Nay, allowing that I suffered you afterwards to remain what you are; do you believe that they who saw her father, they who saw her brother, and the ancestors of our house, covered with the supreme dignities, will ever Edition: current; Page: [ ] suffer it? You, in truth, propose, to stand still in the same station; but the great Magistrates and Grandees of the state, those very Magistrates and Grandees who, in spight of yourself, break in upon you, and in all affairs court you as their Oracle, make no secret of maintaining that you have long since exceeded the bounds of the Equestrian Order, and far outgone in power all the confidents of my father; and from their hatred to you, they also censure me.

But, it seems, Augustus deliberated about giving his daughter to a Roman Knight. Where is the wonder, if, perplexed with a crowd of distracting cares, and apprized to what an unbounded height above others he raised whomsoever he dignified with such a match, he talked of Proculeius, and some like him, remarkable for the retiredness of their life, and no wise engaged in the affairs of state?

But if we are influenced by the hesitation of Augustus, how much more powerful is his decision, since he bestowed his daughter on Agrippa, and then on me? These are considerations which in friendship I have not with-held; however, neither your own inclinations, nor those of Livia, shall be ever thwarted by me. The secret and constant purposes of my own heart towards you, and with what further ties of affinity, I am contriving to bind you still faster to me, I at present forbear to recount. Thus much only I will declare, that there is Edition: current; Page: [ ] nothing so high, but those abilities, and your singular zeal and fidelity towards me, may justly claim, as, when opportunity presents, either in Senate, or in a popular assembly, I shall not fail to testify.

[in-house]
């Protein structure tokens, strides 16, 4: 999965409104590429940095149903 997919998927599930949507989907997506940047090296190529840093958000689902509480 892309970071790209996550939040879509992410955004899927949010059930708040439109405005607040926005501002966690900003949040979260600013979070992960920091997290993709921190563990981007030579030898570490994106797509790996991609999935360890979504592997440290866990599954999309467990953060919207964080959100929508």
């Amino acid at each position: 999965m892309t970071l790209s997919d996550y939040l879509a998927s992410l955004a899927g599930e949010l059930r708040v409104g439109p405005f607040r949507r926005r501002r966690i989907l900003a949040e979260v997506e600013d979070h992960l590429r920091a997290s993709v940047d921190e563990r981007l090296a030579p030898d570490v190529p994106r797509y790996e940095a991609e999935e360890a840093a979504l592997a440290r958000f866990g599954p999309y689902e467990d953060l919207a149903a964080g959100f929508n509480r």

From this counsel he foresaw many advantages; upon himself would depend all access to the Emperor; a llletters and expresses would, as the soldiers were the carriers, be in great measure under his direction; in a little time the Prince, now in declining age, and then softened by recess, would more easily transfer upon him the whole charge of the Empire; he should be removed from the multitude of such as to make their court, attended him at Rome, and thence one source of envy would be stopt. So that by discharging the empty phantoms of power, he should augment the essentials.

Opportunely for Sejanus, there happened about that time the trial of Votienus Montanus, a man of celebrated wit; a trial which determined Tiberius to shun all assemblies of the fathers, and thence escape hearing the true and painful reflections which to his face were there uttered. Votienus suffered the pains of treason. For Tiberius having learnt that he was upbraided with cruelty towards the accused, and growing thence more obstinately cruel, punished Aquila with exile, for adultery with Varius Ligur, though she were already sentenced by Lentulus Getulicus, Edition: current; Page: [ ] Consul elect, to the penalties of the Julian law.

Nor had Philip, in his decision, acted by power, but from equity; the same afterwards was the adjudgment of King Antigonus, the same that of the Roman Commander Mummius. Then was discussed the petition from the citizens of Marseilles, and what they claimed according to the precedent of Publius Rutilius, was approved; for Rutilius, though by a law expelled from Rome, had been by those of Smyrna adopted a citizen; and as Volcatius Moschus, another exile, had found at Marseilles the same privilege and reception, he had to their Republic, as to his country, bequeathed his estate.

Upon Domitius devolved the lustre of his father, who in the Civil War held the dominion of the sea, till he espoused first the interest of Marc Anthony, and anon that of Augustus. His grand-father had fallen for the cause of the Patriots and Senate, Edition: current; Page: [ ] in the battle of Pharsalia. He himself was chosen for the husband of the younger Antonia, daughter of Octavia. He afterwards led an army over the Elb, and advanced farther into Germany than any Roman before him.

These things procured him the ensigns of triumph. There also died Lucius Antonius, of a race greatly illustrious, but unhappy; for, Julius Antonius his father having suffered death for adultery with Julia, Augustus removed this Lucius, then a child, and the grand-son of his sister, to the city of Marseilles, where, under the guise of his studies, the name of his exile might be hid. To his death, however, public honour was paid, and by a decree of Senate his bones were reposited in the tomb of the Octavii.